The five 'target issues' for sustainable construction

The five ‘target issues’ for sustainable construction

“Sustainability” is one of the world’s most talked about but least understood words. Its meaning is often clouded by differing interpretations and by a tendency for the subject to be treated superficially. For most companies, countries and individuals who do take the subject seriously the concept of sustainability embraces the preservation of the environment as well as critical development-related issues such as the efficient use of resources, continual social progress, stable economic growth, and the eradication of poverty.

Sustainable construction involves issues such as the design and management of buildings; materials performance; construction technology and processes; energy and resource efficiency in building,  operation and maintenance; robust products and technologies; long-term monitoring; adherence to ethical standards; socially-viable environments; stakeholder participation; occupational health and safety and working conditions; innovative financing models; improvement to existing contextual conditions; interdependencies of landscape, infrastructure, urban fabric and architecture; flexibility in building use, function and change; and the dissemination of knowledge in related academic, technical and social contexts.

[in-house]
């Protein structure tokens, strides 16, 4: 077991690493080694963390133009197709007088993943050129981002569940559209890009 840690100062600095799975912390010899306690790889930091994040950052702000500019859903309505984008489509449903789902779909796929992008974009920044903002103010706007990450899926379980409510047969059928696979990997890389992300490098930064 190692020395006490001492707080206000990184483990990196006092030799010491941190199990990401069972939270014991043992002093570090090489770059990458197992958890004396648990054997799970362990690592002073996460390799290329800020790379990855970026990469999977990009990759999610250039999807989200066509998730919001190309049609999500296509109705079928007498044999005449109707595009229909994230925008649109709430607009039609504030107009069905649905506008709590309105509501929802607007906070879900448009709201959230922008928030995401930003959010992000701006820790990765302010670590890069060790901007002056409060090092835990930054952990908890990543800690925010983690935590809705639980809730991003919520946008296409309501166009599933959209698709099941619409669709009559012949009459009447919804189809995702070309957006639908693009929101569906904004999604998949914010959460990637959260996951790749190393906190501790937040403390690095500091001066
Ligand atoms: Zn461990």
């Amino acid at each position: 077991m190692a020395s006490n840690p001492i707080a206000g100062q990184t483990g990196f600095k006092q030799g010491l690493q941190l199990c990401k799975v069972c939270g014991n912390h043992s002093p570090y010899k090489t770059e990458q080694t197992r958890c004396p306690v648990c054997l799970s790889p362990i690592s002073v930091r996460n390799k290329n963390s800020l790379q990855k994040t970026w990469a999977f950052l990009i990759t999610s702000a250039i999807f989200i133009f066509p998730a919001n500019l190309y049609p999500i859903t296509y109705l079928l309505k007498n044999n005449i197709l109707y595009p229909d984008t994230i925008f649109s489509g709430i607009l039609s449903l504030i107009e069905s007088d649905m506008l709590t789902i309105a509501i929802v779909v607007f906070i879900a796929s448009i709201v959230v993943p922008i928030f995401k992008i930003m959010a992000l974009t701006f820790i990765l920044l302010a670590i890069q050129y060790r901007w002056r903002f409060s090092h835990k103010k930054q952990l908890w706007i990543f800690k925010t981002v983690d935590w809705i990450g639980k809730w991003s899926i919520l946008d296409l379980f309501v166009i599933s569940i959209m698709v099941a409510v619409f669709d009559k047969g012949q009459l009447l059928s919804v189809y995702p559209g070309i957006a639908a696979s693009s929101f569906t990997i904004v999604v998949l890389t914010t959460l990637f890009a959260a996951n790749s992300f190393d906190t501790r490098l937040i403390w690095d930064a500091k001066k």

“Target issues” for sustainable construction

Based on this concept and to make sustainable construction easier to understand, evaluate and apply, the LafargeHolcim Foundation and its partner universities have identified a set of five “target issues” for sustainable construction, which serve as the basis for the adjudication process of the LafargeHolcim Awards and as a framework for other activities of the Foundation

Projects must demonstrate innovative approaches to sustainable development, pushing the envelope of practice and exploring new disciplinary frontiers. Breakthroughs and trend-setting discoveries must be transferable to a range of other applications.

  • Innovative concepts regarding design, integration of materials and methods, structure, enclosure and mechanical systems.
  • Outstanding contributions to construction technologies and building processes, operation and maintenance.
  • Advancements in the disciplines of architecture, urban and landscape design, civil, urban and environmental engineering, and other fields involved in the production of the built environment.
  • Long-term monitoring methods to evaluate whether expectations and goals have been met.
  • Dissemination of knowledge, including project documentation, communication, education and training.

Further information